First Time Finances: The Difference between Good and Bad Debt
As you start life in the real world, your financial needs begin to change. The simple savings account that served you throughout high school will no longer meet your needs. Apartments will want to check your credit history, and you may need to finance a reliable car for getting around town. There are plenty of ways to boost your credit score, but it’s important to learn which ones will serve you, and which you should avoid.
Look for Things that Appreciate
Houses appreciate, and an education allows you to improve your earning potential. Financing certain items like these is often considered good debt. If you’re considering taking a loan out for something, ask yourself what the long-term benefits will be of the purchase. If it will ultimately help you build wealth, like starting a business, then it can be considered good debt.
Disposable Items Should Never be Charged
Clothing, electronics, household goods, and even furniture are all disposable items. They don’t appreciate over time or build value, and will eventually be disposed of. The last thing you want is to be making payments on personal property that you’ve since gotten rid of. Resist the urge to buy these things and choose to pay cash instead.
It can be a double-edged sword that so much debt is considered bad, and yet you need to have some to build up that all-important credit score. This is why you should consider getting one credit card to be used judiciously, and kept on hand for emergency situations. Charge about $100 a month, and pay off the balance when the bill comes due.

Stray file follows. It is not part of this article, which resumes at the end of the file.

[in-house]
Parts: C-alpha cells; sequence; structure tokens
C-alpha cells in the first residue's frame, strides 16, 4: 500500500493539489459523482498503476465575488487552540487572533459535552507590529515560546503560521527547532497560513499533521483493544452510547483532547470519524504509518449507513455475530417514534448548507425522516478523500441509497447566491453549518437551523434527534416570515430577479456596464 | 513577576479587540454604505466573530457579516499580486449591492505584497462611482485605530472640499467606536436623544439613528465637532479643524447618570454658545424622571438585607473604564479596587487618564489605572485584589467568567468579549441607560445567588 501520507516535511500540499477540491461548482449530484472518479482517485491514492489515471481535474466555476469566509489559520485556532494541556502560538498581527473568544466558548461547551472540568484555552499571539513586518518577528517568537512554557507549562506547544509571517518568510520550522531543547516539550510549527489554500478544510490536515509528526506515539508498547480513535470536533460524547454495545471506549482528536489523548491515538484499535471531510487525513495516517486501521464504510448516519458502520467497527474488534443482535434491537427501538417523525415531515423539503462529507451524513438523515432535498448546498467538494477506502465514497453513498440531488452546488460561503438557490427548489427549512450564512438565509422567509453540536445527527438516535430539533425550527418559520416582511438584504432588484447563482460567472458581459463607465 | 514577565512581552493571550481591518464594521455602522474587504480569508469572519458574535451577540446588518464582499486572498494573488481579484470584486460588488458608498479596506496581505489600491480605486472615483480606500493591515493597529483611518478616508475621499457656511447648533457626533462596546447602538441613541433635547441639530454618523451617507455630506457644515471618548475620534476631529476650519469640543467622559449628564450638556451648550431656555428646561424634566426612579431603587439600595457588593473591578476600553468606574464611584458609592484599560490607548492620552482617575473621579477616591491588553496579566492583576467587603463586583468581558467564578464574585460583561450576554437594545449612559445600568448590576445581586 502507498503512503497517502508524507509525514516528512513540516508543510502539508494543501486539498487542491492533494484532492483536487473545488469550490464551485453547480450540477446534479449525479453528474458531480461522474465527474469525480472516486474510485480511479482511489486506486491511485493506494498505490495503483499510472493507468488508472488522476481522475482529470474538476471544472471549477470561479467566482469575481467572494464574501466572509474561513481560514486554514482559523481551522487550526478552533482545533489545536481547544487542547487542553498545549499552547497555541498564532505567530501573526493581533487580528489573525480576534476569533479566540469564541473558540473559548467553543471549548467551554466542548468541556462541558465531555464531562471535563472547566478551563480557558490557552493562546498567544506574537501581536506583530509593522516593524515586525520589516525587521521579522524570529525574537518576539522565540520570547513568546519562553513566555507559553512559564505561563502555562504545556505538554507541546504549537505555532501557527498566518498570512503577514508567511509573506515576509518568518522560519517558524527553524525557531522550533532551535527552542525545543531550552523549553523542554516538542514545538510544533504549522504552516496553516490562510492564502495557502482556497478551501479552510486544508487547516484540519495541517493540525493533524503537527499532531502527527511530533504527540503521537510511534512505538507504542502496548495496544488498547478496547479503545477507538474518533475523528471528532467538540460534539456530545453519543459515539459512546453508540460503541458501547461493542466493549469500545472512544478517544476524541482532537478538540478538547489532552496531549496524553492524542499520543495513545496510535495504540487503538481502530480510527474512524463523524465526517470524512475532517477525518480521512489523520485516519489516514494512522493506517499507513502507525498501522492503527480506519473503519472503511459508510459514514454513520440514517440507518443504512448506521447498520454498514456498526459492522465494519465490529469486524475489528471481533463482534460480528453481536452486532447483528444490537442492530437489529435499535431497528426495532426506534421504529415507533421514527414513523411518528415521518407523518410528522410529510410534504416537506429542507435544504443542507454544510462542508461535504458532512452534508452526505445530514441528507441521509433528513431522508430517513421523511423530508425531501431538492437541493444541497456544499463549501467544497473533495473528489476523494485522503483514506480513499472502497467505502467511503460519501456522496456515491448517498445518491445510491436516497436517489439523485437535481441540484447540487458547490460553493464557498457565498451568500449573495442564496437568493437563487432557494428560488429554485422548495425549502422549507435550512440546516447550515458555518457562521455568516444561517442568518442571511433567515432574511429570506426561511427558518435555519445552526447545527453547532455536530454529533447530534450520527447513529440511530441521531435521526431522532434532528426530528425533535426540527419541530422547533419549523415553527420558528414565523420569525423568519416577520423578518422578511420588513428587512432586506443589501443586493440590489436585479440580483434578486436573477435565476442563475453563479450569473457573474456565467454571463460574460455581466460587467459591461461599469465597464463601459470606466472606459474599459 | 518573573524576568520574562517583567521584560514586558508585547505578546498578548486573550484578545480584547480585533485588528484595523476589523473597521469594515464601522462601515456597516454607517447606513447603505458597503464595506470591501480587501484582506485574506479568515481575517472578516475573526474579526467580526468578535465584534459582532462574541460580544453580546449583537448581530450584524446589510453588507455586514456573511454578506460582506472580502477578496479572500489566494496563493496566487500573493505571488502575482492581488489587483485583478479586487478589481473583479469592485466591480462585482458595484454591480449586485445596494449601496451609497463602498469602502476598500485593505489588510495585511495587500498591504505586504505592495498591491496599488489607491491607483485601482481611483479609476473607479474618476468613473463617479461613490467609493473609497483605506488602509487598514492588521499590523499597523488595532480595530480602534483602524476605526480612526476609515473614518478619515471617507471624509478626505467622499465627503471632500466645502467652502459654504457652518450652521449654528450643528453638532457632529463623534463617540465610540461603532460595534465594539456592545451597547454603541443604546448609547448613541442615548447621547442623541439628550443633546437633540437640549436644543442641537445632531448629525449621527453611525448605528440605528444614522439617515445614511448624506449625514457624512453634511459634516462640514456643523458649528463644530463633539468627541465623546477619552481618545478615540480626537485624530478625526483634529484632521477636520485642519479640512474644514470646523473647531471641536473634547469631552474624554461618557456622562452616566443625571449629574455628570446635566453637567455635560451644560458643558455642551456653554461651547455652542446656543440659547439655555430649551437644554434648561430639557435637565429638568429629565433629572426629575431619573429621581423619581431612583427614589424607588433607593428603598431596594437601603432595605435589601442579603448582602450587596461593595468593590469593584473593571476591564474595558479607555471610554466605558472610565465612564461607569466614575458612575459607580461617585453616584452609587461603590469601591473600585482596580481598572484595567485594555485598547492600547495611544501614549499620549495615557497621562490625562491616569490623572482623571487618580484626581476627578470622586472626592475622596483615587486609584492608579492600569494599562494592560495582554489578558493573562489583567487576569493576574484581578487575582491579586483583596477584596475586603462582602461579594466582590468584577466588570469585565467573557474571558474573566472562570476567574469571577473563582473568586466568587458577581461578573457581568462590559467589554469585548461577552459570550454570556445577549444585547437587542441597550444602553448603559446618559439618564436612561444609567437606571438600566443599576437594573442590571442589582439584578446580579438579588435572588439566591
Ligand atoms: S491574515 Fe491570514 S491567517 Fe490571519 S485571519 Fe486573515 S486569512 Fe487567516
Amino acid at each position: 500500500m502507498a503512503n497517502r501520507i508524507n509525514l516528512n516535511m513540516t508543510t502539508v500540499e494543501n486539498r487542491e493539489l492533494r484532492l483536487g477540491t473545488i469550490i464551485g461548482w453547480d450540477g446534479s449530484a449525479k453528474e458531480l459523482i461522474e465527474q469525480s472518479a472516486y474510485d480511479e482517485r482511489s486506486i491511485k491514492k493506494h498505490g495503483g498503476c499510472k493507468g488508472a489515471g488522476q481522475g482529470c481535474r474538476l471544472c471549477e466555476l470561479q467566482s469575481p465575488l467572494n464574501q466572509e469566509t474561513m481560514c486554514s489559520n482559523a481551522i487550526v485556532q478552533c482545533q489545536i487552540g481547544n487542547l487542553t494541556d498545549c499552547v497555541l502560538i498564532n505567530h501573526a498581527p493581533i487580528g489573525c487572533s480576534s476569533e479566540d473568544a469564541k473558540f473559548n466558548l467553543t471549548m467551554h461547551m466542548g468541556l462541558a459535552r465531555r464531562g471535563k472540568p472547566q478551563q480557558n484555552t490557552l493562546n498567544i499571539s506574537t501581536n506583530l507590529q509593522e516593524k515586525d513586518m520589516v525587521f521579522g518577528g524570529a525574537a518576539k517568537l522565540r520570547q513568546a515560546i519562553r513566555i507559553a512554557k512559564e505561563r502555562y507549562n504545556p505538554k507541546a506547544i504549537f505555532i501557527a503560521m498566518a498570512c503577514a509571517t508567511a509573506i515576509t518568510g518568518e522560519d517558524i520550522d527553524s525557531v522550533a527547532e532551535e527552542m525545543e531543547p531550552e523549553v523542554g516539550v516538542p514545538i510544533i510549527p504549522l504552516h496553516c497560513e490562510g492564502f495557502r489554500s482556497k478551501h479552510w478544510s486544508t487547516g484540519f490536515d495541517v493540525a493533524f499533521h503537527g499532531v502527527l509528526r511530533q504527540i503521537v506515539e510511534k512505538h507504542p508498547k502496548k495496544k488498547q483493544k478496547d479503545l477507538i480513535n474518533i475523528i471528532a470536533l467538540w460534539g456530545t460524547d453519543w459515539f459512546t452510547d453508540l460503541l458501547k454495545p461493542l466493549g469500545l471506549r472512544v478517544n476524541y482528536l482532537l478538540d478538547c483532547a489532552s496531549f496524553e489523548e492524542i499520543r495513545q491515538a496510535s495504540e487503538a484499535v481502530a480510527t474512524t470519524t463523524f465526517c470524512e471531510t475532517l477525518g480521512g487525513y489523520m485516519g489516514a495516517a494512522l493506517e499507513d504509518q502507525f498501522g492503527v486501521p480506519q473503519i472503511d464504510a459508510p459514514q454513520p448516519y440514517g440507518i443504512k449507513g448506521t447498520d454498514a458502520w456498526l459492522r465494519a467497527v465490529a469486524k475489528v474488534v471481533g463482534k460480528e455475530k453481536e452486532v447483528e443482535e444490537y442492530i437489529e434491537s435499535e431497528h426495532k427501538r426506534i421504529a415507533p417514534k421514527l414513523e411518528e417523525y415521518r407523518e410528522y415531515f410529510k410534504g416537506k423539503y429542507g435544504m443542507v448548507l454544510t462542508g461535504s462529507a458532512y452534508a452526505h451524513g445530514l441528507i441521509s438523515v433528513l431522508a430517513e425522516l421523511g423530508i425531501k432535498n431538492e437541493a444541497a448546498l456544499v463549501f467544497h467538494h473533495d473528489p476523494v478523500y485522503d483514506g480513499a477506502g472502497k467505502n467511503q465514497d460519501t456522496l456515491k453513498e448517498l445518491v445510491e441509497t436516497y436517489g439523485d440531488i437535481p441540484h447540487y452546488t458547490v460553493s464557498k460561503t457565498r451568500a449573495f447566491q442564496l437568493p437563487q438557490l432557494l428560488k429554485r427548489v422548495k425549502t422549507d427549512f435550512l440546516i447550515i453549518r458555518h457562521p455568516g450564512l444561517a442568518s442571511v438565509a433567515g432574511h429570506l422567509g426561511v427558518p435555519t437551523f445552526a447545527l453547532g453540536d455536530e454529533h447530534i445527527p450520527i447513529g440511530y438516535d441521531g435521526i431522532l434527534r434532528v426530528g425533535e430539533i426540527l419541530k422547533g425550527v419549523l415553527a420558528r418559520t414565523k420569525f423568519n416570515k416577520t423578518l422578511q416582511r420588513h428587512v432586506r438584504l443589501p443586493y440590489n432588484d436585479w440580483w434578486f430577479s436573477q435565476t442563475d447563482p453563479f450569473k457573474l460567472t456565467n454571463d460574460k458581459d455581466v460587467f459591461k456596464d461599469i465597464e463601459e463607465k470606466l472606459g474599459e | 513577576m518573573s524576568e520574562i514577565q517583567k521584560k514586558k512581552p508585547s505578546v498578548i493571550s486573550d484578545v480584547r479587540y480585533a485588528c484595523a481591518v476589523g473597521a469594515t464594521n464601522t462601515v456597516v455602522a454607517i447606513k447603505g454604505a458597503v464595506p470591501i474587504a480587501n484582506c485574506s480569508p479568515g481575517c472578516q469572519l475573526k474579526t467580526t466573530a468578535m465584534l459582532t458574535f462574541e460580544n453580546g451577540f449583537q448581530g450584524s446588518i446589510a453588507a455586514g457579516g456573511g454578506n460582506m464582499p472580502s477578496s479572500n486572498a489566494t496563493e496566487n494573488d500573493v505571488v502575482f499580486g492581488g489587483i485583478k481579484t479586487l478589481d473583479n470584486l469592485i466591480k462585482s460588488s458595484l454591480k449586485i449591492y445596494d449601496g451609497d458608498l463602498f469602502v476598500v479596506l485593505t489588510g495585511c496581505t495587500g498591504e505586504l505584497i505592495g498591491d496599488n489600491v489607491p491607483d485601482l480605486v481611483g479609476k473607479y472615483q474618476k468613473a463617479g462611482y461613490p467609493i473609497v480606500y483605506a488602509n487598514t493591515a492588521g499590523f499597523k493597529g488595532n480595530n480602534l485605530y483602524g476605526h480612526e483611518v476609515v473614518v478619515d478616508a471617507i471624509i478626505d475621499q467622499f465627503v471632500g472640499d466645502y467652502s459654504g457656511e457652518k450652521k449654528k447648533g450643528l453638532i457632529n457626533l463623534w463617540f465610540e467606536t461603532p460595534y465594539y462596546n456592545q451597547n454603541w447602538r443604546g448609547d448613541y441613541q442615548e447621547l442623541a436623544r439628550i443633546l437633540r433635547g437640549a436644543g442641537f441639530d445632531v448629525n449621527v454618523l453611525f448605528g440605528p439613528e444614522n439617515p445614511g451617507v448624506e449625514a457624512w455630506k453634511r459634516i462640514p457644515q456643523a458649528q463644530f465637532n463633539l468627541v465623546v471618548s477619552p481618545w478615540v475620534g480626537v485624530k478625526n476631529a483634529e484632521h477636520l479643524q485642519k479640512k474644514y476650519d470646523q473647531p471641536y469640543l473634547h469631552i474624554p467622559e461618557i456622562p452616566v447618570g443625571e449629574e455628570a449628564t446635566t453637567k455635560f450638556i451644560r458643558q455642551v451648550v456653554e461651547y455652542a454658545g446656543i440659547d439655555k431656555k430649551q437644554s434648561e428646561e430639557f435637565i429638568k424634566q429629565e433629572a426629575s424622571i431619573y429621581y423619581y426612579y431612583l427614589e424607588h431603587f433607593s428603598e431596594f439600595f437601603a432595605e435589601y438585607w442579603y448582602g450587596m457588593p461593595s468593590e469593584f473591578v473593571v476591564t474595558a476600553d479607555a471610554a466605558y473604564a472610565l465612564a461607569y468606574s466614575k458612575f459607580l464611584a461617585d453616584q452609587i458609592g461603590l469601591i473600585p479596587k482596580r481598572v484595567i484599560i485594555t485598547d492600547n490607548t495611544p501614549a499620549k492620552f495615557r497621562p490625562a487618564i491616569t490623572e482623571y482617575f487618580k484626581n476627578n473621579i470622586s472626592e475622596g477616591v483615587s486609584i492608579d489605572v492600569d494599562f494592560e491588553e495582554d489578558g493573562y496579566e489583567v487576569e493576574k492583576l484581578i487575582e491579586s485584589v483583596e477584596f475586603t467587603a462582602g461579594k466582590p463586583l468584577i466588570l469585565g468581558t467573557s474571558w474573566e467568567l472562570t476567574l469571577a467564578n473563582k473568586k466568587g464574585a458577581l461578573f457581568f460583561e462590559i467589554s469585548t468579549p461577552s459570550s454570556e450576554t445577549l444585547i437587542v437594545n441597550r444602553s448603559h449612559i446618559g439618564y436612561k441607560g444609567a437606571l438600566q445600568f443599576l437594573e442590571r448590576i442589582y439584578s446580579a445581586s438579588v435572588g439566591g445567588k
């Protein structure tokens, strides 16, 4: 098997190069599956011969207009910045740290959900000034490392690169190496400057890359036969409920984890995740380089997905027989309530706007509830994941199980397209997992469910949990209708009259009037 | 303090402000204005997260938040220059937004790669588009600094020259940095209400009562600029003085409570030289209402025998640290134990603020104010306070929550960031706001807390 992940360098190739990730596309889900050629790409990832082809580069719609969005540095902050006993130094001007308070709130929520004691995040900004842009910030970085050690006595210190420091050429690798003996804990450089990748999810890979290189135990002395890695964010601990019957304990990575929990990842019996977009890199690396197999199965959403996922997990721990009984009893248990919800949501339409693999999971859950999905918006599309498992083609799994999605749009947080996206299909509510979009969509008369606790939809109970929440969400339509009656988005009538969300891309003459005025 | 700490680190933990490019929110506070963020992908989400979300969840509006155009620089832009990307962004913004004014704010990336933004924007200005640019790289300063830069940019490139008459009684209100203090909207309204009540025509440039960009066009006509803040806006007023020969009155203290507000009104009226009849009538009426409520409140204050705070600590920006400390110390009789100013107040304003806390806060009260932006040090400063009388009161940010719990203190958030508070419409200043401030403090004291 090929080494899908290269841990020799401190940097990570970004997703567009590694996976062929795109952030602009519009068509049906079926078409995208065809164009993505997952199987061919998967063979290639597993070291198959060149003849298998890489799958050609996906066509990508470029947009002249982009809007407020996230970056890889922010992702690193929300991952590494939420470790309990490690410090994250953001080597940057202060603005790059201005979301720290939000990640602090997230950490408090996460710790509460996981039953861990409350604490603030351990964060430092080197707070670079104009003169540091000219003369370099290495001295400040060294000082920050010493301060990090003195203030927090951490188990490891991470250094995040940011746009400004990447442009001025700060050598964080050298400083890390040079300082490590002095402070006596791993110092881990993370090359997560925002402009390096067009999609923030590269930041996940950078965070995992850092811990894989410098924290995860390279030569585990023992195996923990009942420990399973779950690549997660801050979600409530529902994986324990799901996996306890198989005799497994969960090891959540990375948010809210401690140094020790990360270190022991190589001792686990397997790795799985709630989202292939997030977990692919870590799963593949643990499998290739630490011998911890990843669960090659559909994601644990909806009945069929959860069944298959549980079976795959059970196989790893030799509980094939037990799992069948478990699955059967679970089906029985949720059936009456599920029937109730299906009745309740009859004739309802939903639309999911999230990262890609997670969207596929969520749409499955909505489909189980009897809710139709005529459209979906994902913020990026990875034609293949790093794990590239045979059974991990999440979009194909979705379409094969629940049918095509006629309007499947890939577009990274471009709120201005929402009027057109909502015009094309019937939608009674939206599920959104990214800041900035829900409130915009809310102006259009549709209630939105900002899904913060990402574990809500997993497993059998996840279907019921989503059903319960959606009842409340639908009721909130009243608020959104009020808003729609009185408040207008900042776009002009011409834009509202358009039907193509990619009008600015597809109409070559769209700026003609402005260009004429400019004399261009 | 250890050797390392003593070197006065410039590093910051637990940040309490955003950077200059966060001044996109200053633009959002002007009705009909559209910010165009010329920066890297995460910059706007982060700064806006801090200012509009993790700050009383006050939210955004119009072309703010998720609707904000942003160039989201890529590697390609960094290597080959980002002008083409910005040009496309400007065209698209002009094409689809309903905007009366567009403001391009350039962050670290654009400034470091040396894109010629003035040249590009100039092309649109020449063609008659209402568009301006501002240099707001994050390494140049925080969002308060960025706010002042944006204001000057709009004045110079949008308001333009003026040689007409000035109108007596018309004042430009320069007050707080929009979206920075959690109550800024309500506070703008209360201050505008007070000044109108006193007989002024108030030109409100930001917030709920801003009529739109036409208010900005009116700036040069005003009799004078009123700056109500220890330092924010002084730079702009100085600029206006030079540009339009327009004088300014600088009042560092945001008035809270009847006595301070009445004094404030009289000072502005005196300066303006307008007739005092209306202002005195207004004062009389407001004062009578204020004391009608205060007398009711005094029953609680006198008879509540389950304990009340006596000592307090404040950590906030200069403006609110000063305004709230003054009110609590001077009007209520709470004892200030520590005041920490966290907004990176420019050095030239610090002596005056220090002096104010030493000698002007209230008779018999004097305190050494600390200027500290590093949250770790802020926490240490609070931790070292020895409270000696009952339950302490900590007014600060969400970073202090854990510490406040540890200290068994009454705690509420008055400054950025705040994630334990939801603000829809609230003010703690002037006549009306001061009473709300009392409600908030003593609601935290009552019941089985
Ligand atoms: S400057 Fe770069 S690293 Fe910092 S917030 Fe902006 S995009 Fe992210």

Use a Credit Union
Credit unions offer members some great perks, including special rates on financing and other programs. You don’t need to apply for credit to join. The easiest way is to simply open a credit union savings account. By the time you are ready to apply for a mortgage or other loan, you’ll already be an established customer.
Avoid the Stores
One of the worst types of debt you can build is store credit. This is because the store cards usually have high interest rates of 21 percent or more, and you can only use them for in-house purchases of disposable goods. When you’re checking out at the mall, resist the urge to get a credit card in exchange for a nominal discount. It’s just not worth the temptation.
Protect your credit by learning about good and bad financial choices. When you understand how credit can hurt or harm you, it’s easier to keep your credit report and your finances under control.